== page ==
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Assay Drug Dev Technol. 2016 Oct;14(8):478-488. Epub 2016 Sep 23.

A Phenotypic High-Content Screening Assay to Identify Regulators of Membrane Protein Localization.

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1 Cell Cycle and Cancer Genetics Laboratory, Peter MacCallum Cancer Centre , Victoria, Australia .
2 The Victorian Centre for Functional Genomics, Peter MacCallum Cancer Centre , Victoria, Australia .
3 Sir Peter MacCallum Department of Oncology, University of Melbourne , Parkville, Australia .
4 Department of Pathology, University of Melbourne , Parkville, Australia .
5 Department of Biochemistry and Molecular Biology, University of Melbourne , Parkville, Australia .
6 La Trobe Institute for Molecular Science, Department of Biochemistry and Genetics, La Trobe University , Melbourne, Australia .


Correct subcellular localization of proteins is a requirement for appropriate function. This is especially true in epithelial cells, which rely on the precise localization of a diverse array of epithelial polarity and cellular adhesion proteins. Loss of cell polarity and adhesion is a hallmark of cancer, and mislocalization of core polarity proteins, such as Scribble, is observed in a range of human epithelial tumors and is prognostic of poor survival. Despite this, little is known about how Scribble membrane localization is regulated. Here, we describe the development and application of a phenotypic high-content screening assay that is designed to specifically quantify membrane levels of Scribble to identify regulators of its membrane localization. A screening platform that is capable of resolving individual cells and quantifying membrane protein localization in confluent epithelial monolayers was developed by using the cytoplasm-to-cell-membrane bioapplication integrated with the Cellomics ArrayScan high-content imaging platform. Application of this method to a boutique human epithelial polarity and signaling small interfering RNA (siRNA) library resulted in highly robust coefficient-of-variance and Z' factor values. As proof of concept, we present two candidate genes whose depletion specifically reduces Scribble protein levels at the membrane. Data mining revealed that these proteins interact with components of the Scribble polarity complex, providing support for the utility of the screening approach. This method is broadly applicable to genome-wide and large-scale compound screening of membrane-bound proteins, and when coupled with pathway analysis the dataset becomes even more valuable and can provide predictive mechanistic insight.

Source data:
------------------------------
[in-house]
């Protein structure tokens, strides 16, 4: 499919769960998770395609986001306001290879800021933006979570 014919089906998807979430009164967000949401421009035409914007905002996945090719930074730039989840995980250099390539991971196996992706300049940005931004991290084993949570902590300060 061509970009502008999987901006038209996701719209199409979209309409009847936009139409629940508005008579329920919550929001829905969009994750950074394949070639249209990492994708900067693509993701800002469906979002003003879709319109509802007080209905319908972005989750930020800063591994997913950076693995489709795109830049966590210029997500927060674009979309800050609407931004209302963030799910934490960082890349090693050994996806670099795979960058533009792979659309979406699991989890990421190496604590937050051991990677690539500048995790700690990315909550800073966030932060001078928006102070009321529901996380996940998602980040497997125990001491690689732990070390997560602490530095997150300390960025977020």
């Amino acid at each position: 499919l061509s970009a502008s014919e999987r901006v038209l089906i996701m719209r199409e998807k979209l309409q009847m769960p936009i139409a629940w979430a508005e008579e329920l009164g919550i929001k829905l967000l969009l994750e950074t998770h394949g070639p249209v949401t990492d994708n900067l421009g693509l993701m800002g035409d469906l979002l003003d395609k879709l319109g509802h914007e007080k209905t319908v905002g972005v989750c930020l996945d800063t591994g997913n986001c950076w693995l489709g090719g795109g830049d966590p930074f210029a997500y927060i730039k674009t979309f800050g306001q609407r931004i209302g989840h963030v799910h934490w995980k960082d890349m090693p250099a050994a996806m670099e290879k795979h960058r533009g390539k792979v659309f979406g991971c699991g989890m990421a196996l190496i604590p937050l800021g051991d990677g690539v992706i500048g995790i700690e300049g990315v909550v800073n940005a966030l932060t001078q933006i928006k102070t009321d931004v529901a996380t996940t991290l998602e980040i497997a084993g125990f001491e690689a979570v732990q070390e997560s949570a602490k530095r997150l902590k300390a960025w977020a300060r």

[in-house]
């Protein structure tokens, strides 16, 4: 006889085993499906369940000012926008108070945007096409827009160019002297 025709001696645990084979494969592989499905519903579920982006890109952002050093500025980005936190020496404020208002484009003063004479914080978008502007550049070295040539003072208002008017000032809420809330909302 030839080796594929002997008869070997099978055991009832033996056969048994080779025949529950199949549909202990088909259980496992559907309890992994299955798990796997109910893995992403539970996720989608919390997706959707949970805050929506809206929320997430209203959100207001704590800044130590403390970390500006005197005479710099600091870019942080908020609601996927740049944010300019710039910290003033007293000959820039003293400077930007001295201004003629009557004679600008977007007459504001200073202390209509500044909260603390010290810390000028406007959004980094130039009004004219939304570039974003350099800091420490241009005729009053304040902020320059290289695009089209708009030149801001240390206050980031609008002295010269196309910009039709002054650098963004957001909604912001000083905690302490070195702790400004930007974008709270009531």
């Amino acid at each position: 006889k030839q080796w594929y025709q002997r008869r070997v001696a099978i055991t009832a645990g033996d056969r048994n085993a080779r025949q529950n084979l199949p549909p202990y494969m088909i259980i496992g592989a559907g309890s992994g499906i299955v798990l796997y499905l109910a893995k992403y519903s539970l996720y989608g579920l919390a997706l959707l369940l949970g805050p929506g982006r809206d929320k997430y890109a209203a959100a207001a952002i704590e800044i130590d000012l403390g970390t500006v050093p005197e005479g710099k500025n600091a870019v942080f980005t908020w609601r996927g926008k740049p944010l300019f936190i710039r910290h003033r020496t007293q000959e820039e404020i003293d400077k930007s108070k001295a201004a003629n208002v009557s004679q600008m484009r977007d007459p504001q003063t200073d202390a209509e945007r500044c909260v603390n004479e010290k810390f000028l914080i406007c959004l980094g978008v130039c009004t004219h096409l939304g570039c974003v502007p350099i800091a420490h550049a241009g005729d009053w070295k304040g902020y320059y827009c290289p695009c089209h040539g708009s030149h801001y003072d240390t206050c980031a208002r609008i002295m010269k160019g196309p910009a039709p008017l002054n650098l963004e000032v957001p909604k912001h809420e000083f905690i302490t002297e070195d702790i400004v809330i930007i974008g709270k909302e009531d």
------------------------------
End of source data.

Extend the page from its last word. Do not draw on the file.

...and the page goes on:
cell-based; imaging; membrane; microscopy; screening

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